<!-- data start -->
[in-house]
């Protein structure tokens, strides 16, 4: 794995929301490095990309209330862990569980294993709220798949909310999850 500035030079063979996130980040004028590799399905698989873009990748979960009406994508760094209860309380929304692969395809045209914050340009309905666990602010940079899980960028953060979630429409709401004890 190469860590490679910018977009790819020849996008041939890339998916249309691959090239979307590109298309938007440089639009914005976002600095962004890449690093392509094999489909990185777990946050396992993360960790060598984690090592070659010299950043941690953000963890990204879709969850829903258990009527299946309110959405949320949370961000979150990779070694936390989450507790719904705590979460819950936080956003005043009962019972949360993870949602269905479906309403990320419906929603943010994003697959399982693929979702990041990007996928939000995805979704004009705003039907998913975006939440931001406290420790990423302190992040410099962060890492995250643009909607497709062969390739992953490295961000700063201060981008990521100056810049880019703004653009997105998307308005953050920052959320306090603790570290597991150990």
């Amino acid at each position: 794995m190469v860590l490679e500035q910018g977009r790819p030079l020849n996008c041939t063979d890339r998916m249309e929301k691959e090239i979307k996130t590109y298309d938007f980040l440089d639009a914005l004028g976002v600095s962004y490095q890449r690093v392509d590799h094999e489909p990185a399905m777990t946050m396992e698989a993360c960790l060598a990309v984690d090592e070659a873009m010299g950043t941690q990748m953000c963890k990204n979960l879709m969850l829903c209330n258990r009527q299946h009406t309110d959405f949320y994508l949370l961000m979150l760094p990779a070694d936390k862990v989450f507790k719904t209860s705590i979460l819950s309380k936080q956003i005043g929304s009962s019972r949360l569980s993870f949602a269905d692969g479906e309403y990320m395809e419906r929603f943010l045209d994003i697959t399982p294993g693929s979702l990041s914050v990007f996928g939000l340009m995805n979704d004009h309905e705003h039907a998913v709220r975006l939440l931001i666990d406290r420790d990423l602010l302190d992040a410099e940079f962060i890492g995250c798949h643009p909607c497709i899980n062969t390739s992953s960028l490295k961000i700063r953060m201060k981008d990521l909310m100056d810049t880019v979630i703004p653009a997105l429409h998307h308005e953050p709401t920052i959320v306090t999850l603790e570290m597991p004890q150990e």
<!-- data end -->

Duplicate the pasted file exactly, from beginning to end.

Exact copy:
[in-house]
């Protein structure tokens, strides 16, 4: 794995929301490095990309209330862990569980294993709220798949909310999850 500035030079063979996130980040004028590799399905698989873009990748979960009406994508760094209860309380929304692969395809045209914050340009309905666990602010940079899980960028953060979630429409709401004890 190469860590490679910018977009790819020849996008041939890339998916249309691959090239979307590109298309938007440089639009914005976002600095962004890449690093392509094999489909990185777990946050396992993360960790060598984690090592070659010299950043941690953000963890990204879709969850829903258990009527299946309110959405949320949370961000979150990779070694936390989450507790719904705590979460819950936080956003005043009962019972949360993870949602269905479906309403990320419906929603943010994003697959399982693929979702990041990007996928939000995805979704004009705003039907998913975006939440931001406290420790990423302190992040410099962060890492995250643009909607497709062969390739992953490295961000700063201060981008990521100056810049880019703004653009997105998307308005953050920052959320306090603790570290597991150990």
């Amino acid at each position: 794995m190469v860590l490679e500035q910018g977009r790819p030079l020849n996008c041939t063979d890339r998916m249309e929301k691959e090239i979307k996130t590109y298309d938007f980040l440089d639009a914005l004028g976002v600095s962004y490095q890449r690093v392509d590799h094999e489909p990185a399905m777990t946050m396992e698989a993360c960790l060598a990309v984690d090592e070659a873009m010299g950043t941690q990748m953000c963890k990204n979960l879709m969850l829903c209330n258990r009527q299946h009406t309110d959405f949320y994508l949370l961000m979150l760094p990779a070694d936390k862990v989450f507790k719904t209860s705590i979460l819950s309380k936080q956003i005043g929304s009962s019972r949360l569980s993870f949602a269905d692969g479906e309403y990320m395809e419906r929603f943010l045209d994003i697959t399982p294993g693929s979702l990041s914050v990007f996928g939000l340009m995805n979704d004009h309905e705003h039907a998913v709220r975006l939440l931001i666990d406290r420790d990423l602010l302190d992040a410099e940079f962060i890492g995250c798949h643009p909607c497709i899980n062969t390739s992953s960028l490295k961000i700063r953060m201060k981008d990521l909310m100056d810049t880019v979630i703004p653009a997105l429409h998307h308005e953050p709401t920052i959320v306090t999850l603790e570290m597991p004890q150990e």